Buyers and Sellers should not overlook VAT when drafting a sale and purchase contract of commercial property. This issue was considered by the Court of Appeal in CLP Holding Company Limited v Singh. The Court had to review the provisions of a sale contract in order to decide whether the buyer was liable to pay VAT to the Seller in addition to the agreed sale price.
Under a contract entered into in 2006, the seller agreed to sell to the buyer a commercial property for the Purchase Price and which was defined as £130,000. There was no mention of ‘plus VAT’ in the contract. The contract was in a standard form incorporating the Standard Conditions of Sale (4th Edition). These are known as the ‘general conditions’. There were also special conditions, but these did not deal with the question of VAT.
General condition 1.4 stated the buyer was liable to pay any VAT for which the seller was liable. The general conditions also provided all sums payable under the contract were exclusive of VAT.
In the lead up to completion, the solicitors for the buyer raised some requisitions on title and one asked for a completion statement. In its reply, the solicitors for the seller said the amount due on completion was ‘the balance of the purchase monies’ . In the period leading up to exchange, no specific enquiries were raised about whether the seller had opted to tax, or whether VAT would be payable on the price. It appears the buyer decided not to raise the usual standard industry enquiries which specifically deal with these issues.
On completion, the balance of the purchase price was paid, without VAT; the transaction completed and the buyer was registered as the proprietor of the property.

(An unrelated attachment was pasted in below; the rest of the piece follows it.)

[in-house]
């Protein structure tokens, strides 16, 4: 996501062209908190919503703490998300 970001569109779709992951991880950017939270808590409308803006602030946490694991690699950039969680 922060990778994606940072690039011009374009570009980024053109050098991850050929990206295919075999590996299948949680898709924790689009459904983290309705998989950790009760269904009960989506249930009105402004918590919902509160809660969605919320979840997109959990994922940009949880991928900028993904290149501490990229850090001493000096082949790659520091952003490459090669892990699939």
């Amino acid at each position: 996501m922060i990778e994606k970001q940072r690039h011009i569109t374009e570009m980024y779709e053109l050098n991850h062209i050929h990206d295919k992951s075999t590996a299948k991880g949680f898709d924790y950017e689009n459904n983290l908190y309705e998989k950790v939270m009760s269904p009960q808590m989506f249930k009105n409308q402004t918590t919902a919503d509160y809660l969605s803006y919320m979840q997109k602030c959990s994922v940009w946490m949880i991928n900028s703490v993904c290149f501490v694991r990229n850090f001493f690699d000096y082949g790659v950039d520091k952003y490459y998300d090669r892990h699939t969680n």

Subsequently it transpired the Seller had indeed opted to tax, and consequently was liable to account to HMRC for the VAT on the sale. After HMRC made an assessment on the seller for VAT, the seller in turn asked the buyer for the VAT, and submitted a VAT invoice to the buyer. The buyer refused to pay. After a long delay, the seller finally issued proceedings and the dispute found its way to the Court of Appeal.
The Court concluded VAT was not payable in addition to the Purchase Price. The court reached this conclusion having regard to all the circumstances of the parties’ relationship and the relevant facts surrounding the transaction as known to them. In addition, the Court relied on the following reasons
1 the seller had never told the buyer that an option to tax had been made
2 the buyers were individuals and there was never a suggestion that VAT might be payable
3 the price had been agreed a long time before completion. Also the buyers had already deposited the Purchase Price of £130,000 long before completion
4 in a reply to a requisition asking for a completion statement, the seller’s solicitors had stated the amount due on completion was ‘The balance of the Purchase Price’ with no mention of VAT.
5 Finally, the special conditions state the purchase price was ‘£130,000’.There was no mention of VAT. There was a conflict with the general conditions – which stated all sums were exclusive of VAT. The Court decided where there was any conflict with the general conditions, then the special conditions must prevail.
Accordingly, the case demonstrates the importance of a seller and a buyer expressly addressing the VAT position on any sale contract in the special conditions on the sale of a commercial property.
Please contact Ivan Barry Partner, Member of the LLP and Head of Commercial Property for more information at: [email protected]